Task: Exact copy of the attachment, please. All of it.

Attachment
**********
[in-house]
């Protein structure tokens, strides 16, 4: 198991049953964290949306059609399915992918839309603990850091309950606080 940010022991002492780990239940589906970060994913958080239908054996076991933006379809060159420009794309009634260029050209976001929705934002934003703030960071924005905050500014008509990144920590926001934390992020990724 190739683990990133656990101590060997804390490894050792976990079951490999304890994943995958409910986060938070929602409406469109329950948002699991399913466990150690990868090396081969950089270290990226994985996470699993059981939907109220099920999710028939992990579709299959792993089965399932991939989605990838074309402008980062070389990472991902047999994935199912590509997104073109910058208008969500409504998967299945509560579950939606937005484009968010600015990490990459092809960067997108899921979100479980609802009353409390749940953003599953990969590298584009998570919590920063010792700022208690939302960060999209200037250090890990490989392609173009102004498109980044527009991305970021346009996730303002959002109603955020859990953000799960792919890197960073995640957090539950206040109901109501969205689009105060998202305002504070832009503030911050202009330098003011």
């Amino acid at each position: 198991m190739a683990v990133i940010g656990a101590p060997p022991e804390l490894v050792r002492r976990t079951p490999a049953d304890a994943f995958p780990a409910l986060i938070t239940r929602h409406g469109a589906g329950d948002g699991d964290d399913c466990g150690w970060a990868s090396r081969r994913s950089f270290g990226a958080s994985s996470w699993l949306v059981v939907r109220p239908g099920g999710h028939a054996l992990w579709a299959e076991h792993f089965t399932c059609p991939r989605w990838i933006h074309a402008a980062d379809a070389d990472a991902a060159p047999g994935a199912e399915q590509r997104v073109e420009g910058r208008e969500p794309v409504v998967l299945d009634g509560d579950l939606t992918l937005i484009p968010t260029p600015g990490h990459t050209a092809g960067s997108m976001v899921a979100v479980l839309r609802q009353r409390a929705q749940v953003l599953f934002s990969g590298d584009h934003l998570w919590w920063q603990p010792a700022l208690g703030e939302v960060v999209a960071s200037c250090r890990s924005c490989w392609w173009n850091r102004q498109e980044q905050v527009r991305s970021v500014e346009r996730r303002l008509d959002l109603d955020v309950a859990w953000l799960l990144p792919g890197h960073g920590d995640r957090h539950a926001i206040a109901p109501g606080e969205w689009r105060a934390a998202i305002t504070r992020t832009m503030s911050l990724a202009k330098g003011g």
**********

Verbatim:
[in-house]
């Protein structure tokens, strides 16, 4: 198991049953964290949306059609399915992918839309603990850091309950606080 940010022991002492780990239940589906970060994913958080239908054996076991933006379809060159420009794309009634260029050209976001929705934002934003703030960071924005905050500014008509990144920590926001934390992020990724 190739683990990133656990101590060997804390490894050792976990079951490999304890994943995958409910986060938070929602409406469109329950948002699991399913466990150690990868090396081969950089270290990226994985996470699993059981939907109220099920999710028939992990579709299959792993089965399932991939989605990838074309402008980062070389990472991902047999994935199912590509997104073109910058208008969500409504998967299945509560579950939606937005484009968010600015990490990459092809960067997108899921979100479980609802009353409390749940953003599953990969590298584009998570919590920063010792700022208690939302960060999209200037250090890990490989392609173009102004498109980044527009991305970021346009996730303002959002109603955020859990953000799960792919890197960073995640957090539950206040109901109501969205689009105060998202305002504070832009503030911050202009330098003011």
């Amino acid at each position: 198991m190739a683990v990133i940010g656990a101590p060997p022991e804390l490894v050792r002492r976990t079951p490999a049953d304890a994943f995958p780990a409910l986060i938070t239940r929602h409406g469109a589906g329950d948002g699991d964290d399913c466990g150690w970060a990868s090396r081969r994913s950089f270290g990226a958080s994985s996470w699993l949306v059981v939907r109220p239908g099920g999710h028939a054996l992990w579709a299959e076991h792993f089965t399932c059609p991939r989605w990838i933006h074309a402008a980062d379809a070389d990472a991902a060159p047999g994935a199912e399915q590509r997104v073109e420009g910058r208008e969500p794309v409504v998967l299945d009634g509560d579950l939606t992918l937005i484009p968010t260029p600015g990490h990459t050209a092809g960067s997108m976001v899921a979100v479980l839309r609802q009353r409390a929705q749940v953003l599953f934002s990969g590298d584009h934003l998570w919590w920063q603990p010792a700022l208690g703030e939302v960060v999209a960071s200037c250090r890990s924005c490989w392609w173009n850091r102004q498109e980044q905050v527009r991305s970021v500014e346009r996730r303002l008509d959002l109603d955020v309950a859990w953000l799960l990144p792919g890197h960073g920590d995640r957090h539950a926001i206040a109901p109501g606080e969205w689009r105060a934390a998202i305002t504070r992020t832009m503030s911050l990724a202009k330098g003011g």